Julie said, “Dad, you don’t understand. You buy used cars. Same thing. It looks like a lot, but you’ll get change.”
I said, “I see. One person’s trash is another’s treasure.”
I handed the cashier a twenty. She held out my change, “Would you like to donate to our feed the poor project?”
I said, “Of course,” handing her another five.
When shopping came up at dinner, Steven said, “Secondhand sales and peer-to-peer marketing is a hundred-billion-dollar business. In Austin, the fastest growing retail market is in junk stores. And there’s the rental game.”
“My, how things have changed.”
Look both ways to see that resale and rental retailers are thriving in the pandemic – and not just because brick and mortars were shuttered.
Mind the gaps. They may have fleas.
Lorry, was so apropos,
most correct old maid aunt
in navy blue turban with pin,
self-assured in sensible shoes,
purse over left forearm,
her small portmanteau
I loved Lorry, now I know.
But then one day,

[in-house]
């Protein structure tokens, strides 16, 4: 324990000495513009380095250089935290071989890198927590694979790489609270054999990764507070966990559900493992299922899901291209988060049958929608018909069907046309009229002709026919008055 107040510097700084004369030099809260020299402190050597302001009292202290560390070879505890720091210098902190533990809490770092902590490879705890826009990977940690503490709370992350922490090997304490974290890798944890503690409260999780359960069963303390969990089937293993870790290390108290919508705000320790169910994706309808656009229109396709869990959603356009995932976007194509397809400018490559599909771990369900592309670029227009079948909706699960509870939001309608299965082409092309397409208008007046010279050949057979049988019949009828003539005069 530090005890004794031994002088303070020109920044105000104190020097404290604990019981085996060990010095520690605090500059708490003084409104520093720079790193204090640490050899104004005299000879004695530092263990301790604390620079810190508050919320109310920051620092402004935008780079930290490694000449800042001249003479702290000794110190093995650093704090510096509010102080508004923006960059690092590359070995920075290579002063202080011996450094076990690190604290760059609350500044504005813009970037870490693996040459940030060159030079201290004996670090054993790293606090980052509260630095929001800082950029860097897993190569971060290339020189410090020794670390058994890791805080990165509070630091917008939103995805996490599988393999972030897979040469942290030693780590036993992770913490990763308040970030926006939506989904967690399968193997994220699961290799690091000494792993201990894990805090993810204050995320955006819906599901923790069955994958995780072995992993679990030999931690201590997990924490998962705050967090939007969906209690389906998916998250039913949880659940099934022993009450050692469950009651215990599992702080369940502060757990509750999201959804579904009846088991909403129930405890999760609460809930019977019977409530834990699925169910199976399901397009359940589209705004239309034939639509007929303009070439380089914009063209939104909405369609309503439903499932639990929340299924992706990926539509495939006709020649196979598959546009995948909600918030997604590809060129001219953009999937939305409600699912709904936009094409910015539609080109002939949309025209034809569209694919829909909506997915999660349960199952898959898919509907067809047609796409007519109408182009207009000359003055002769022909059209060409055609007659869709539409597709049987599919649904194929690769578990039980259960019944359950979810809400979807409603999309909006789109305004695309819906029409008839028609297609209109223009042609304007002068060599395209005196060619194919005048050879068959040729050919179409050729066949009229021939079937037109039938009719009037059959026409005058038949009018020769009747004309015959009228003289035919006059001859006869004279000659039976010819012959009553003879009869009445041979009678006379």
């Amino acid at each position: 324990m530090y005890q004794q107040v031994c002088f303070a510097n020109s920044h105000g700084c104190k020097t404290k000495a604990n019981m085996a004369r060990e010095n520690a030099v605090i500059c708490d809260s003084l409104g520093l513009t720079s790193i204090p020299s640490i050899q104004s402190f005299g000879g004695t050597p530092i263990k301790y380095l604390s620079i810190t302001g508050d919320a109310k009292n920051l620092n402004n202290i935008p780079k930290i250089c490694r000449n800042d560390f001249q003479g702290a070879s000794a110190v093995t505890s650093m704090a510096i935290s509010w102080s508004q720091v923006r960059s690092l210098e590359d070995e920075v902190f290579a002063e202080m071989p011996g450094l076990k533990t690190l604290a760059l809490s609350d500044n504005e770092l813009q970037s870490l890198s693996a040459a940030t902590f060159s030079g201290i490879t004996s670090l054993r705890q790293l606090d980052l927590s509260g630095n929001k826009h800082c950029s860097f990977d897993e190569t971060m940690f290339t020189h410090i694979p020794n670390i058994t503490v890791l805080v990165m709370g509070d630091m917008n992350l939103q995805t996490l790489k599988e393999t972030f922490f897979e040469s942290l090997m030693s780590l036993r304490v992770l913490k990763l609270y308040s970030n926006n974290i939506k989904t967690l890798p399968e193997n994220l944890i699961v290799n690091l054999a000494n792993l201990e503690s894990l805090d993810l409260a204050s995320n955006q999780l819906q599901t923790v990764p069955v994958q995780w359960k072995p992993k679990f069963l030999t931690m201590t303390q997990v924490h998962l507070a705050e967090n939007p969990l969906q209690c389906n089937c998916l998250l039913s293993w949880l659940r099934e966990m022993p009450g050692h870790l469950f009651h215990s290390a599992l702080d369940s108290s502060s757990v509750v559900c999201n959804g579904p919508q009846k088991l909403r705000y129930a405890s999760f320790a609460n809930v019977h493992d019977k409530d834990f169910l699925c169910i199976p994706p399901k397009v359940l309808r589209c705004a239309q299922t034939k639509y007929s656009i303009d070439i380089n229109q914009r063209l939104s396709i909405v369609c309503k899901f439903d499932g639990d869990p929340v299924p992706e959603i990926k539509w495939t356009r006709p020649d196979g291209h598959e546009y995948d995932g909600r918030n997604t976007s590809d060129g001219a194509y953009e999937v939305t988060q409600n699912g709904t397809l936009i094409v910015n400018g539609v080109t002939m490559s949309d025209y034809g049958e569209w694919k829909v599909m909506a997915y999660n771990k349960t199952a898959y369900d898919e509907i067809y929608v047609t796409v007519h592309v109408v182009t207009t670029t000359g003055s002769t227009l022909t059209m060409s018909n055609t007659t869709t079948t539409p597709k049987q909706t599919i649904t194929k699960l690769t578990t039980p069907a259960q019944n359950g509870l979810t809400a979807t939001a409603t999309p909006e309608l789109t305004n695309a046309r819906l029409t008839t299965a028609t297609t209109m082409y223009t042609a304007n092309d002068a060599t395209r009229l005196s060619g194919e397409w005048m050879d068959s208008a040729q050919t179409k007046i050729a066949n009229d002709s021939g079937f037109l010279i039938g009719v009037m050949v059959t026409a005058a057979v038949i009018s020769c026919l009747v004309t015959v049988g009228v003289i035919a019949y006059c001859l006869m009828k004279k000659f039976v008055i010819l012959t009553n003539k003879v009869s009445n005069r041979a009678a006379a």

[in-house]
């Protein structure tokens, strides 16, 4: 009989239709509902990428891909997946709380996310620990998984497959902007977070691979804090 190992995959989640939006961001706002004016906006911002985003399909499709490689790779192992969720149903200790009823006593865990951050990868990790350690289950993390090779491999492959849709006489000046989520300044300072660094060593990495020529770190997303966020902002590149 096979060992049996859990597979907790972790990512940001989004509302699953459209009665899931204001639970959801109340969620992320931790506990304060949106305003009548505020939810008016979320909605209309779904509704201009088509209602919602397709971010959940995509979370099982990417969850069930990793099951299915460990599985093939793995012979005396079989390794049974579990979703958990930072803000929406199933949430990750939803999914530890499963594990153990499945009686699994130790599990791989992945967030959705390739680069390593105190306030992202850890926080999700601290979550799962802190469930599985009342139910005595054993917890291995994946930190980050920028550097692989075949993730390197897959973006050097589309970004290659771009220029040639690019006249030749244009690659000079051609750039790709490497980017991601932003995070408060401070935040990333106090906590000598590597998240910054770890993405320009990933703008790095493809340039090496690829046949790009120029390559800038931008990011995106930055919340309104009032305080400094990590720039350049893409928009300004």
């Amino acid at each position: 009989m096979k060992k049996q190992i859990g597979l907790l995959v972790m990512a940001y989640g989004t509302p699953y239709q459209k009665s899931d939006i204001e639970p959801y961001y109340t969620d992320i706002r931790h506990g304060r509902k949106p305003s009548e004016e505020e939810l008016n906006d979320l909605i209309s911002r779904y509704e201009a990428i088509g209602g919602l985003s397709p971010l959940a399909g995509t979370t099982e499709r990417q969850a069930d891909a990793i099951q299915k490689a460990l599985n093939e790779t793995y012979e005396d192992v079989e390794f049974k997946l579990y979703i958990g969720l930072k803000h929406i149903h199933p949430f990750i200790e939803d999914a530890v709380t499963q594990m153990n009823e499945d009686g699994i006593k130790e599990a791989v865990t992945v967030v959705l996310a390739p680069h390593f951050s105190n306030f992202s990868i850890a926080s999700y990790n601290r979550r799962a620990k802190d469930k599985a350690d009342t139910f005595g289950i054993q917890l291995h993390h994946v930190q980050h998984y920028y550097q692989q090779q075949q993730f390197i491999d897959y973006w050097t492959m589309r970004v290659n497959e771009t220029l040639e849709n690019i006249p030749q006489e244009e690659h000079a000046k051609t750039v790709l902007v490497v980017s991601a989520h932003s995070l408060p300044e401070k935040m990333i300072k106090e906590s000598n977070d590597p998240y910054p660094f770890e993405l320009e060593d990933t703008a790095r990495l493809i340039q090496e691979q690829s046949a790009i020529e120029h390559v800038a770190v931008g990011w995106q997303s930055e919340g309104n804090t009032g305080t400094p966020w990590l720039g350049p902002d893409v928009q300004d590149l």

I had to let Lorry go.
what the hell did I know,
long, long ago?
Look both ways, to the past for memories,
to the future for better days.
Mind the gaps in memory but hold on to what you can.
Former family homes, once
Businesses, barns, refuge
From the hot Texas sun
Or driving storms of
Wind and rain.
Suppertimes, nights of dreams,
Homework, plans to plow
Now it’s all abandoned, forgotten,
Seen but unnoticed or ignored
Peppered along the otherwise
Scenic road drives on, once dirt,
Now blacktop paved roads
Memories forgotten or
Buried in nearby family
Unloved by ungrateful
Outsiders who see
Only haunted eyesores, sadness.
A mess to be cleaned up
By the next generation.
Past lives carried into the
Graveyards of the forgotten.
Look both ways and wonder.
Who were they? What were they like? Where are they now?
Pay attention to the message and mind the gaps.
in the smiles of others,
in visions of those we love,
people we care about,
that is where truest,
most honest, happiness thrives.
To see such dancing zest is to feel
the same in my bones, heart, and mind;
while tears of delight run down
my cheeks. When babies laugh.
Hope laden felicity. Even
an old man simply must smile.
To sing and dance
with those we love most,
to see and hear them rise
in rebirth to life’s glorious days,
to overcome fears and sadness
that come with what we call
our human condition.
How strange, that we may
give or receive no greater gift,
no higher prize,
no nourishing of the spirit,
no deeper love than to allow
others to be and to see us
high on being alive.
Even more, to here and now
let love swirl among us all. Hallelujah!